I've seen Astalon: Tears Of The Earth (PS4) flutter by, but apart from looking like a run-of-the-mill 8-bit platformer, it didn't really caught my attention. Then someone else uttered the magic word 'metroidvania' in relation to this title and presto, I immediately installed it.
And oh boy, is it good. Underneath those sharp 8-bit contours lies indeed a metroidvania, or rather, a roguelite. You get three characters you can swap out at save points, each with their own abilities. This alone can lead to some puzzling in how to get one character obviously suited to tackle an obstacle, to said obstacle in the first place, which is clearly marked to be reached by another character.
On top of that, there are crystal orbs to be gathered and exchanged in-between death for ability and stat boosts via an eldritch god. Gosh, I really hope that's not facilitated through a Faustian bargain of any kind. So far so roguelite, but these mechanics are than layered on top of level design which bears an eerie kinship with La-Mulana and its ilk. Actually, there are many elements that take me back to that trap-infested hell-of-a-good-time.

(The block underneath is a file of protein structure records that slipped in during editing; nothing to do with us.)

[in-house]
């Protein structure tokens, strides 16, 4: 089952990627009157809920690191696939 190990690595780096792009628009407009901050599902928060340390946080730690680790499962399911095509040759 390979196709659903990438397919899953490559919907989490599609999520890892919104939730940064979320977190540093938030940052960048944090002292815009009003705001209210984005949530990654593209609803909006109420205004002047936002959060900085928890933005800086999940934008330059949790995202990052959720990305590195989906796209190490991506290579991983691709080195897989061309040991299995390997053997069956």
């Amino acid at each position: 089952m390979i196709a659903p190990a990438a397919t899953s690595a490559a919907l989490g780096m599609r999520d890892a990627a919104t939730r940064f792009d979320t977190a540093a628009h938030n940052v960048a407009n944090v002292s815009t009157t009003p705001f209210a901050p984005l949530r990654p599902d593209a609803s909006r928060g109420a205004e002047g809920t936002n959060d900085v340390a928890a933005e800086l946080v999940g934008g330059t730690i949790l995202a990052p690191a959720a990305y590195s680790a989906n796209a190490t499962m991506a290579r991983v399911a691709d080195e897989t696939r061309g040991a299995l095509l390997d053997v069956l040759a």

The one thing it differes from in relation to La-Mulana, is that it is a tad easier. The challenges are better pitched for a larger audience and the bosses may seem difficult, but have nicely exploitable patterns to deal with. it's not git gud difficult, but it will keep you on your toes.
And that in short, is why this just clicks. It's pitch perfect. That said, the 8-bit graphics might work to its detriment, as not everyone will be charmed by them and personally the anime stylings of the main characters are a bit too much. Heartily recommended though!
Another classic-style-wrapped modern game I played is Vengeful Guardian: MoonriderM (PS5). This one looks like Hagane and the like and... pretty much plays like it as well.
Large sprites, small environments, slightly stocky animations, yet fluid controls. It embodies all the good and the bad from the 16-bit action game era. However, it does feel very old. Which is something that Cyber-Shadow managed to avoid. That game recreated the nostalgia for an older generation action game, and replaced its sensibilities with that of a modern generation.
So far, Moonrider seems mighty content on being just a 16-bit throwback. We'll see how it develops as I pour some more time in it.